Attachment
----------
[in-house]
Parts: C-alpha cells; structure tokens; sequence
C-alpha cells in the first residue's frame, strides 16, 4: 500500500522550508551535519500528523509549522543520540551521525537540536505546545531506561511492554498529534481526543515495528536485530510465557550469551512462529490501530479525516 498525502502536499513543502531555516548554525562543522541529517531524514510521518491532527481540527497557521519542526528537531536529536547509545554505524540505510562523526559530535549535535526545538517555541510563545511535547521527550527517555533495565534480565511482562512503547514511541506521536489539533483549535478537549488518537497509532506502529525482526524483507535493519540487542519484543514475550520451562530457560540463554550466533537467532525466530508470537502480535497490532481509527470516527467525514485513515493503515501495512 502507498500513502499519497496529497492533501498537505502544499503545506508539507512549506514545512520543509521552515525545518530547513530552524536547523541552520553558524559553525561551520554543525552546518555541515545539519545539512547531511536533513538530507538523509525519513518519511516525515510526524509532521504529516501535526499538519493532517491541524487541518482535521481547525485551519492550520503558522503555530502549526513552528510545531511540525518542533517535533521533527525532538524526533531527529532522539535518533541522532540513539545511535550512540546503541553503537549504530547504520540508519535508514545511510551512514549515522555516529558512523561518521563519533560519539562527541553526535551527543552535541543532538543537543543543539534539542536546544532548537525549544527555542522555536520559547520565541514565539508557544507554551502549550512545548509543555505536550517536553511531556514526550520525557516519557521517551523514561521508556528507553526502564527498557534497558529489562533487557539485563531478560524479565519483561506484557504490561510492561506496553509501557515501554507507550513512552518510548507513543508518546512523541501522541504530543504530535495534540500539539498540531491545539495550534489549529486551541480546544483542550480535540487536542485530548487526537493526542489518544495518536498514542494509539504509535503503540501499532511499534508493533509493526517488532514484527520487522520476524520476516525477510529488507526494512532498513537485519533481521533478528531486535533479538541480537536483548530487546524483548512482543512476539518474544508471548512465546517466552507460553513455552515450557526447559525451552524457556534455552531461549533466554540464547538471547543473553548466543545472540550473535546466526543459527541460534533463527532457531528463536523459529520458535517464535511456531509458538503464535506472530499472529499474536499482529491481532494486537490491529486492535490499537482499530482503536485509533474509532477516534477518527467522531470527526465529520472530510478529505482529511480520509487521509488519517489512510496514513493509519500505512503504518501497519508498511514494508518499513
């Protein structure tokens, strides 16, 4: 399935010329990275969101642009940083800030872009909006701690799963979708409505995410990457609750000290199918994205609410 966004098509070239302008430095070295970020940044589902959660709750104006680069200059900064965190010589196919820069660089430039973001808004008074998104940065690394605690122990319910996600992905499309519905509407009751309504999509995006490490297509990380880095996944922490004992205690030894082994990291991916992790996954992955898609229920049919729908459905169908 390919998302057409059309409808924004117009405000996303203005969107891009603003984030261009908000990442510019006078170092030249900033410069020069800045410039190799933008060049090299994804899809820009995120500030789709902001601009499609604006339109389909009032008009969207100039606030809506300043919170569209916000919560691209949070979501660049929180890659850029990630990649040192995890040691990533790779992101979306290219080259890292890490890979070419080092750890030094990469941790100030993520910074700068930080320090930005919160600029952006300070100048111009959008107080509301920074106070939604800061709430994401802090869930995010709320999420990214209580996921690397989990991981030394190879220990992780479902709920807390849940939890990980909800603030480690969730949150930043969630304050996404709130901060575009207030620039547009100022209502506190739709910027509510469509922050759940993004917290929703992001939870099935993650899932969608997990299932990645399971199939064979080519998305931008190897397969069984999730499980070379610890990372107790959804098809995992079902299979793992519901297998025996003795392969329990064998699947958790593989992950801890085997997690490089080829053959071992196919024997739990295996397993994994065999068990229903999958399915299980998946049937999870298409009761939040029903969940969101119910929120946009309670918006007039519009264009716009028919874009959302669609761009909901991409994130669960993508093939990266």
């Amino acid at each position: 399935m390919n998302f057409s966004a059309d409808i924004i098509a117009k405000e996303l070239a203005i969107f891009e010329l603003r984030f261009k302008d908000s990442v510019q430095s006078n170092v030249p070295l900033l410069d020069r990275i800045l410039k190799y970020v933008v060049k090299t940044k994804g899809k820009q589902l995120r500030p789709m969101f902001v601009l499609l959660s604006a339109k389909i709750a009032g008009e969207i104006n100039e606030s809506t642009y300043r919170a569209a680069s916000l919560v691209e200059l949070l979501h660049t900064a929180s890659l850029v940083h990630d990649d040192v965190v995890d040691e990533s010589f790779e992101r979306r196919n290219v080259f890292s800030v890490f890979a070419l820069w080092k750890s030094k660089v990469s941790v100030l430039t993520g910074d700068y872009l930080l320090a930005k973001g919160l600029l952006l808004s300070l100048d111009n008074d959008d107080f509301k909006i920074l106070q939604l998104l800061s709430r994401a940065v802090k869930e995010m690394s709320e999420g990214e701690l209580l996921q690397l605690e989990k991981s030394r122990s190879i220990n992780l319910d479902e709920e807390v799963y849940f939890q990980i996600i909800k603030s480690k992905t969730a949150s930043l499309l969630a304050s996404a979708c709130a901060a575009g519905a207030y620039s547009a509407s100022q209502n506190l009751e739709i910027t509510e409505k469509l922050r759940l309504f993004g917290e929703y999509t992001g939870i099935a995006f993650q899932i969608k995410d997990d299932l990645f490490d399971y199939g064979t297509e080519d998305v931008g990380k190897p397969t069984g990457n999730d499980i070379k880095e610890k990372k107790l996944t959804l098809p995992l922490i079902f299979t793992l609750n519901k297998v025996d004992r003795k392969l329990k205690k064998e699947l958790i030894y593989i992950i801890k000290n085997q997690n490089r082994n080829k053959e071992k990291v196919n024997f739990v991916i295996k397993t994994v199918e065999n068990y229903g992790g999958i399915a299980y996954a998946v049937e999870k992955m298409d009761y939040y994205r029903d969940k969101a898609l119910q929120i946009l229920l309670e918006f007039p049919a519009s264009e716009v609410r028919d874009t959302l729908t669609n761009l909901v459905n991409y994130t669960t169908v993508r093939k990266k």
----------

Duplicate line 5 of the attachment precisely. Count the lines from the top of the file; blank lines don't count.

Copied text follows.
């Amino acid at each position: 399935m390919n998302f057409s966004a059309d409808i924004i098509a117009k405000e996303l070239a203005i969107f891009e010329l603003r984030f261009k302008d908000s990442v510019q430095s006078n170092v030249p070295l900033l410069d020069r990275i800045l410039k190799y970020v933008v060049k090299t940044k994804g899809k820009q589902l995120r500030p789709m969101f902001v601009l499609l959660s604006a339109k389909i709750a009032g008009e969207i104006n100039e606030s809506t642009y300043r919170a569209a680069s916000l919560v691209e200059l949070l979501h660049t900064a929180s890659l850029v940083h990630d990649d040192v965190v995890d040691e990533s010589f790779e992101r979306r196919n290219v080259f890292s800030v890490f890979a070419l820069w080092k750890s030094k660089v990469s941790v100030l430039t993520g910074d700068y872009l930080l320090a930005k973001g919160l600029l952006l808004s300070l100048d111009n008074d959008d107080f509301k909006i920074l106070q939604l998104l800061s709430r994401a940065v802090k869930e995010m690394s709320e999420g990214e701690l209580l996921q690397l605690e989990k991981s030394r122990s190879i220990n992780l319910d479902e709920e807390v799963y849940f939890q990980i996600i909800k603030s480690k992905t969730a949150s930043l499309l969630a304050s996404a979708c709130a901060a575009g519905a207030y620039s547009a509407s100022q209502n506190l009751e739709i910027t509510e409505k469509l922050r759940l309504f993004g917290e929703y999509t992001g939870i099935a995006f993650q899932i969608k995410d997990d299932l990645f490490d399971y199939g064979t297509e080519d998305v931008g990380k190897p397969t069984g990457n999730d499980i070379k880095e610890k990372k107790l996944t959804l098809p995992l922490i079902f299979t793992l609750n519901k297998v025996d004992r003795k392969l329990k205690k064998e699947l958790i030894y593989i992950i801890k000290n085997q997690n490089r082994n080829k053959e071992k990291v196919n024997f739990v991916i295996k397993t994994v199918e065999n068990y229903g992790g999958i399915a299980y996954a998946v049937e999870k992955m298409d009761y939040y994205r029903d969940k969101a898609l119910q929120i946009l229920l309670e918006f007039p049919a519009s264009e716009v609410r028919d874009t959302l729908t669609n761009l909901v459905n991409y994130t669960t169908v993508r093939k990266k």